EPA is certainly correct as to the general proposition of law. General principles of administrative law require finality of decision, FTC v. Standard Oil Co., 449 U.S. 232 (1980), and a chance for the agency to deal with this specific question and make an adequate record thereon, American Public Transit Ass'n v. Lewis, 655 F.2d 1272 (D.C. Cir. 1981). This Court has repeatedly applied these principles in EPA cases. PPG Industries, supra. As we expressly held in Oljato Chapter of Navajo Tribe v. Train, 515 F.2d 654 (D.C. Cir. 1975):

(1) The person seeking revision of a standard of performance, or any other standard reviewable under Section 307 [of the Clean Air Act, then 42 U.S.C. § 1857h-5, now 42 U.S.C. § 7607], should petition EPA to revise the standard in question. The petition should be submitted together with supporting materials, or references to supporting materials.

(2) EPA should respond to the petition and, if it denies the petition, set forth its reasons.

(3) If the petition is denied, the petitioner may seek review of the denial in this court pursuant to Section 307.

Id. at 666. Therefore, unless NRDC is correct in its factual assertions concerning its petitions and the existence of final agency action, this case is not currently justiciable.

NRDC contends that it first petitioned EPA for a rulemaking establishing running averages as the sole proper methodology for implementation of the sulfur dioxide NAAQS in a letter to EPA dated November 21, 1984. That document is set out in its entirety as Appendix A to this opinion. Simultaneously with the filing of the letter, NRDC filed two petitions for review with this Court and with the Sixth Circuit. Not only does either a casual or careful reading of the letter fail to disclose that it is anything other than a petition for reconsideration of a specific EPA action relevant to the applicable NAAQS compliance in a specific locality (Summit County, Ohio), but the record reveals that the EPA in fact granted that petition for reconsideration, 50 Fed. Reg. 41,138 (1985), and that the NRDC voluntarily dismissed the petitions for review by the courts. To contend that this petition properly brought before the Agency the question of rulemaking to require the use of running averages, borders on the frivolous.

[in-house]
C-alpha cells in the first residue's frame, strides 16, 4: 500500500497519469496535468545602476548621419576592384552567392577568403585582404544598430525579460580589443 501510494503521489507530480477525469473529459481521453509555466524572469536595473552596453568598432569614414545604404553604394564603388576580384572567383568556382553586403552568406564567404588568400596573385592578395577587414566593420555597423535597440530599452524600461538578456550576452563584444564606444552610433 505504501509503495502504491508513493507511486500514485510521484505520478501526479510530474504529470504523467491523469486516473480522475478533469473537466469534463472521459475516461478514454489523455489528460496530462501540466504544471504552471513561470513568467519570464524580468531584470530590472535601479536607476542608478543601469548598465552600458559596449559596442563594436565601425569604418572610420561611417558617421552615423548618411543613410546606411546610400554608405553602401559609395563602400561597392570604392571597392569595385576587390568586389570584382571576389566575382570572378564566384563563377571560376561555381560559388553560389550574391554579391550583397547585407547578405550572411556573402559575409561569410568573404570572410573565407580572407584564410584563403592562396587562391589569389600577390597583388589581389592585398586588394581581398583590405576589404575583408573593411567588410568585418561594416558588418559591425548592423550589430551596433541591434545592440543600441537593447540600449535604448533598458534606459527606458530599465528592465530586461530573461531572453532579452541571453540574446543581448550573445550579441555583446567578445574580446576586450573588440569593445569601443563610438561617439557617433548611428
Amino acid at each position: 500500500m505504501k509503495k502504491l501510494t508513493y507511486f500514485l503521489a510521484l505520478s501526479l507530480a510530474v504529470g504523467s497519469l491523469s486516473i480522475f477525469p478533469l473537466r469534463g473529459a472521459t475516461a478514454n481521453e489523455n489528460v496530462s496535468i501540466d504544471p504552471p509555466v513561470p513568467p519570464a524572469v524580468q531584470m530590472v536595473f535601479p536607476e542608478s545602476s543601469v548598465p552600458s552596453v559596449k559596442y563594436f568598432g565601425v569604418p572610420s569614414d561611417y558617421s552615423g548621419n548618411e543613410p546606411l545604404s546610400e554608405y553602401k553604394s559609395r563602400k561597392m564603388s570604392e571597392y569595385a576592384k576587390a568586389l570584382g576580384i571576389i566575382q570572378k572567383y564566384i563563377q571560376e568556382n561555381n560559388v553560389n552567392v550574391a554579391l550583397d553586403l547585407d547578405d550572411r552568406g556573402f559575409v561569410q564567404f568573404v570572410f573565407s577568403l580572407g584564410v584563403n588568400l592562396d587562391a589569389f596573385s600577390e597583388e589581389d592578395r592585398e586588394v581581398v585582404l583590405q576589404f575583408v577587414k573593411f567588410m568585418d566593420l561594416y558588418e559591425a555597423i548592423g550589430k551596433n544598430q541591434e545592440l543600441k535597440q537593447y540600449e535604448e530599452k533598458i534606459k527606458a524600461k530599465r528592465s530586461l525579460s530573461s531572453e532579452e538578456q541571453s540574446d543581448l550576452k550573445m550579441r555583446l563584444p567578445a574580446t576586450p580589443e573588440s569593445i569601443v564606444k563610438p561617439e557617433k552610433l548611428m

NRDC further contends that this Court should find an appropriate petition and a final agency action in the letter of NRDC to William Ruckelshaus, Administrator [18 ELR 20957] of EPA, dated December 18, 1984 (set forth in its entirety as Appendix B to this opinion), and the memorandum of Gerald A. Emison, Director, Office of Air Quality Planning and Standards, dated March 28, 1986 (Appendix C to this opinion). NRDC urges that we should find the letter to be a proper petition for rulemaking and the memorandum to be a final agency decision denying that petition. EPA contends that NRDC is wrong in all accounts. While we cannot accept, for reasons set out below, EPA's proposition that the memorandum is not final agency action, we must agree that the letter is not a proper petition for the rulemaking NRDC seeks and, therefore, the memorandum can plainly not be a decision denying it.

By any reading what the NRDC asks in its December 18, 1984, letter, is compliance with this Court's remand in PPG Industries, supra. This can be construed to be a petition for a rulemaking adopting running averaging only if this Court's remand directs such a rulemaking. Since this Court's remand does not direct such a rulemaking (see Section A-1, supra), the letter cannot be construed to be a proper petition. It then follows that a petition not made cannot be denied. Therefore, the memorandum cannot be a denial.

3. Dismissal -- When this Court last faced the issues arising from the block versus running average controversy, its dismissal, while based on the lack of notice, proceeded in part from the lack of an adequate administrative record upon which to base review. The PPG opinion, relying on Oljato Chapter of Navajo Tribe, supra, suggested that the remand would provide the EPA an opportunity to require the reporting of running averages, if it wished, which, with proper notice and comment proceedings, would provide to petitioners (in this case as well as that) "ample opportunity to challenge [or support] EPA's interpretation of the sulfur oxides standard when the rule is taken up before the agency." PPG Industries, 659 F.2d at 1250. The opinion further suggested that "[a]lternatively, a petition may be filed directly with EPA to interpret or amend the standard[.]" Id. As the opinion further noted, either of these routes would have provided the reviewing court with an adequate agency record upon which to base review. Since neither of these alternative routes has been followed, this Court is still as much lacking in record for review as we were in 1981.